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On Thanksgiving weekend we assembled our volunteers to go out to Santa Ana, Ca. to help fix bicycles for the less fortunate. Moe and I had the opportunity to bring our daughters out to help. This was our daughters’ first time helping us out with bicycle repairs. So when we arrived we quickly set up shop. At first some of the people were suspicious that we were willing to fix their bicycles for free. But once the locals saw what we were doing, word spread rather quickly. Almost immediately they all started streaming in for some much needed help with their bicycles. Yes, that is a walker. It seems like we’re always servicing 1-2 of those each time we come out.
Bicycle repair for the homeless

In fact here’s the first one that was serviced. It needed a brake adjustment as well as some lube on the bearings.
bicycle repair

Though my daughter, Aleah and Moe’s daughter, Lizzy felt that they weren’t going to be able to help, we taught them how to properly lube a chain. With each bike that came in for service, the kids made sure the chains were properly lubricated. Here’s Moe and Lizzy taking care of a bicycle.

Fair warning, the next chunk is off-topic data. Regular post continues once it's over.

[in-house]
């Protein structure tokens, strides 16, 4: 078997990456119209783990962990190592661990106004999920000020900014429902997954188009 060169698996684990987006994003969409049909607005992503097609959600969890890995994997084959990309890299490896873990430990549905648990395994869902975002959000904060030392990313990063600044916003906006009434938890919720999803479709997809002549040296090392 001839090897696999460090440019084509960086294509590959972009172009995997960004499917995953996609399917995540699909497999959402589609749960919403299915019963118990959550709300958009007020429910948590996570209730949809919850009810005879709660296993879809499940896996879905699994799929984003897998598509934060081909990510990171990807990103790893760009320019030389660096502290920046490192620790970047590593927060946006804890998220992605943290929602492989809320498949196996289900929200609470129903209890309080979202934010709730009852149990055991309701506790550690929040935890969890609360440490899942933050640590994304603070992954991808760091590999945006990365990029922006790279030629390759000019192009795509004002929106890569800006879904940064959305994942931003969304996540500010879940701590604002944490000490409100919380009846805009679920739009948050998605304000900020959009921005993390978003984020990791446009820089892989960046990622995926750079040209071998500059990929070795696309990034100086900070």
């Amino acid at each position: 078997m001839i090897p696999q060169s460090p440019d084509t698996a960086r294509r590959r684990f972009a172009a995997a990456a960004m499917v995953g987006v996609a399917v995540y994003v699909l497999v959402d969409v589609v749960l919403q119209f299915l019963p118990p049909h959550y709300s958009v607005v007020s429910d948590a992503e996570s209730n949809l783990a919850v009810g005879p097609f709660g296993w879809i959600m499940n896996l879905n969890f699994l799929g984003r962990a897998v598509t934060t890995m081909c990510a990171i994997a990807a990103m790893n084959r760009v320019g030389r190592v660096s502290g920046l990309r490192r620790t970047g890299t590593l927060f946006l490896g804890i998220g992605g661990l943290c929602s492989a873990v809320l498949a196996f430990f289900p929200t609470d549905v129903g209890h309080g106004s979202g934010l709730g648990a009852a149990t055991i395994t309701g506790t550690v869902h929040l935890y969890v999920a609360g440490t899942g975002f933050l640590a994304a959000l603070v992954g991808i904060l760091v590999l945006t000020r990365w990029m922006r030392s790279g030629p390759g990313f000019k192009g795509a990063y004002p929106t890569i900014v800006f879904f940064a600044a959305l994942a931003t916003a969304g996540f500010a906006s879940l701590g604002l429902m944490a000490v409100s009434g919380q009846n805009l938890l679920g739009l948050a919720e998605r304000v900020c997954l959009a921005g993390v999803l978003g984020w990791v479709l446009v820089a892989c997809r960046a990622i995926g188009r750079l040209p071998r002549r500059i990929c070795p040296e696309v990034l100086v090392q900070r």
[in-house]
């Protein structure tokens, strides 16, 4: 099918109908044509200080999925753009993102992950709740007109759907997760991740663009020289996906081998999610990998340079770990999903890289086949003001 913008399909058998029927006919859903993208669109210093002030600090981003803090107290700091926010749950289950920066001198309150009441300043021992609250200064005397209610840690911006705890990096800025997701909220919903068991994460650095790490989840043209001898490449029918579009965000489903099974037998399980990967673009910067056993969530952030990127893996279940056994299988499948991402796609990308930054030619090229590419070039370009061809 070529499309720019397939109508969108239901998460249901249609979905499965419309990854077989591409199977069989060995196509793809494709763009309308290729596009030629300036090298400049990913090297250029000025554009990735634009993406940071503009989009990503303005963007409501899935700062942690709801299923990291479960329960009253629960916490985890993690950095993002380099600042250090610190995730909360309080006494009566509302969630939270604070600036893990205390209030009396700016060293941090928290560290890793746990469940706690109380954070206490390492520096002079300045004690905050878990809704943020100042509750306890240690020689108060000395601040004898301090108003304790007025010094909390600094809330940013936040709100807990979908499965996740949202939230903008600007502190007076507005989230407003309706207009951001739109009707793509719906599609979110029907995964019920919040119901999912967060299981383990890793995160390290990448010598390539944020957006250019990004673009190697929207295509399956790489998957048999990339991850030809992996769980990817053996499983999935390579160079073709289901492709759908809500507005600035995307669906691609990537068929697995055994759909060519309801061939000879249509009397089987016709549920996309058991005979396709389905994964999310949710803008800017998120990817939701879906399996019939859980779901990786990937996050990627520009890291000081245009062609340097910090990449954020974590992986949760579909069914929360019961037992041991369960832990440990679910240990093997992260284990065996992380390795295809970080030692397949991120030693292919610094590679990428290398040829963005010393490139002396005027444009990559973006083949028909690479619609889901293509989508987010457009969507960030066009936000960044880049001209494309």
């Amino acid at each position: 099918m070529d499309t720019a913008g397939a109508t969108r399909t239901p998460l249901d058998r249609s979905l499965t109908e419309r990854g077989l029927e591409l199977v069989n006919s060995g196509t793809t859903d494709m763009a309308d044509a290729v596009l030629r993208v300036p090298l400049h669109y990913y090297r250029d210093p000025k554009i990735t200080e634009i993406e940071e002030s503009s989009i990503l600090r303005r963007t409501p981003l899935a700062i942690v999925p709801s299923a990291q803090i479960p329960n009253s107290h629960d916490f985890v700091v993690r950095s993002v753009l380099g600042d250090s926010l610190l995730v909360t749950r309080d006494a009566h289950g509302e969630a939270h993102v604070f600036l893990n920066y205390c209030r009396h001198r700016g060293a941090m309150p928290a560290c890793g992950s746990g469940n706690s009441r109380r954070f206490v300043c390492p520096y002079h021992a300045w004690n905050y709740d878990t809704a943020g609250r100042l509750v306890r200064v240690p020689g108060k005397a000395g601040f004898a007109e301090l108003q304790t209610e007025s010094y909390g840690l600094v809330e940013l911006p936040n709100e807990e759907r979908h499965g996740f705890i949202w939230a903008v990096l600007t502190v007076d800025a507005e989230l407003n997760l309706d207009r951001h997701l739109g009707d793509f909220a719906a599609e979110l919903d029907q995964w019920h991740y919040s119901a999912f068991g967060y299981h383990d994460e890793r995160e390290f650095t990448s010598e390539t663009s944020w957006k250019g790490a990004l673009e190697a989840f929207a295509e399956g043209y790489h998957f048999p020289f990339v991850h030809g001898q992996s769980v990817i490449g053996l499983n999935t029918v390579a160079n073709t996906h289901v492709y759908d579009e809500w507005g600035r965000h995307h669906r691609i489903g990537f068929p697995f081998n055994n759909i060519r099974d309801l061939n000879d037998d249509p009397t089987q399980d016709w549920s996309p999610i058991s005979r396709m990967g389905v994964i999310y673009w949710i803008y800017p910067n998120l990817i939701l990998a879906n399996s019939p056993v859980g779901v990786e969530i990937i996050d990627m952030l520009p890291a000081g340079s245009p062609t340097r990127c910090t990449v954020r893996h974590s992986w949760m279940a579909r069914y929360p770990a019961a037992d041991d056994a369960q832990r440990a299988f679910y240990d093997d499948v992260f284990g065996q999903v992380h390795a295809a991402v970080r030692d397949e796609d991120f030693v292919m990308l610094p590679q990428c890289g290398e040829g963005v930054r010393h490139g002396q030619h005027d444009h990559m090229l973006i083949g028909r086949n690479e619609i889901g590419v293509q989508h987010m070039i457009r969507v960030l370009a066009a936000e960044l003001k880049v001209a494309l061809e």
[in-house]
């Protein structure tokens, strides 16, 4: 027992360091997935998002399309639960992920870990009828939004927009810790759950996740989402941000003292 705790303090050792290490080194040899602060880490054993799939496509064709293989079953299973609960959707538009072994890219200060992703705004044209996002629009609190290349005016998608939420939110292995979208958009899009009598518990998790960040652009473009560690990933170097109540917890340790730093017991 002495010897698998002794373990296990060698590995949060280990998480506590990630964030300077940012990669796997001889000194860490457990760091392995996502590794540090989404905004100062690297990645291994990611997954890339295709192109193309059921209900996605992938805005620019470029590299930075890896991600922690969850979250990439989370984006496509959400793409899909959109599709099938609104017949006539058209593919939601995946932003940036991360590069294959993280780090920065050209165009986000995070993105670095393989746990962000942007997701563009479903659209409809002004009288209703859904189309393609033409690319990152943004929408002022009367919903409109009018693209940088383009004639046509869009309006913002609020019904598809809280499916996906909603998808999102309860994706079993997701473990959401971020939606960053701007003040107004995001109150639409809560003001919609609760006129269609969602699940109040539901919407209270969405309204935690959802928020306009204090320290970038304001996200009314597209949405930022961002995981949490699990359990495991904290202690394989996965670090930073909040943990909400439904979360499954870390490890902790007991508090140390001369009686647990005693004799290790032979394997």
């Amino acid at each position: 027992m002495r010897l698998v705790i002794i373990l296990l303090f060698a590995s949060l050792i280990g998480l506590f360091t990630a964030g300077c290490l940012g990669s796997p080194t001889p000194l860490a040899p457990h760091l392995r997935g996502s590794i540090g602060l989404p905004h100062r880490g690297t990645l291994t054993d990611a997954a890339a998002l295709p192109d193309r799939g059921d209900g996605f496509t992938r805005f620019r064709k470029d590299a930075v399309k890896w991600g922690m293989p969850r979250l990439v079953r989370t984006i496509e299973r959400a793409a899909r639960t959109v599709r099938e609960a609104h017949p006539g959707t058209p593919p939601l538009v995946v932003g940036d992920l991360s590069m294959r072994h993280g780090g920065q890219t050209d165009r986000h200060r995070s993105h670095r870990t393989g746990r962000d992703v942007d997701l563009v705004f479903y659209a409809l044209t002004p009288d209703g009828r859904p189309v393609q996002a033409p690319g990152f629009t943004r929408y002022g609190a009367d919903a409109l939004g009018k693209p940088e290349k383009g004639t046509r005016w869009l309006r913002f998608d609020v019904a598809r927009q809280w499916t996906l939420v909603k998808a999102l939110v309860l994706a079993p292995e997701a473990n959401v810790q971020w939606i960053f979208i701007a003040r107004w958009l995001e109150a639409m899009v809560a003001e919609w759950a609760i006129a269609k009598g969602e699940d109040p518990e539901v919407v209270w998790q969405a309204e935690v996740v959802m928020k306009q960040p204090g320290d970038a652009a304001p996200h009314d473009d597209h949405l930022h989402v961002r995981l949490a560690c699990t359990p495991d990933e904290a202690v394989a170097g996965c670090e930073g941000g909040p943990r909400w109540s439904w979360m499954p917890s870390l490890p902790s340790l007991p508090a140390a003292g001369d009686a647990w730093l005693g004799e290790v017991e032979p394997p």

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We service all types of bicycles. From beach cruisers, hybrids, road bikes to bmx bikes, they all need some sort of attention.
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A while back Marcus V. from Freedom by Wilderness Trail Bikes sent over large boxes of saddles. Those have come in handy since we end up replacing a good number of them.
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Out of all the times we’ve been coming out, this has to be one of my favorite. This gave us the opportunity to teach our girls the importance of giving back to the community. One thing you have to understand, through the various opportunities and blessings that have come out of operating Bikecommuters.com, I that felt it is our duty to give back in the form of bicycle repairs. Sure testing bicycles, having Internet-stardom is great and all, but providing bicycle repair services for the homeless for free is VERY rewarding.

Here’s an interesting tidbit. While we were working on bicycles. A man stood about 20 feet away watching us work. Then about 15 minutes later he comes to introduce himself. He mentioned he was part of a volunteer group that was feeding the homeless nearby (50 feet from us). But he was in awe on what we were doing, his words were, “Wow, we’re just here giving them food, but you’re actually doing something to help change their lives…” He thanked me for what we were doing and shook my hand.

I do want to thank all the folks that make it possible for us to do this on a monthly basis. Donations from strangers and many of our readers have helped out so much. I also want to thank The Bicycle Tree. They donated a brand new Park Work Stand to our cause.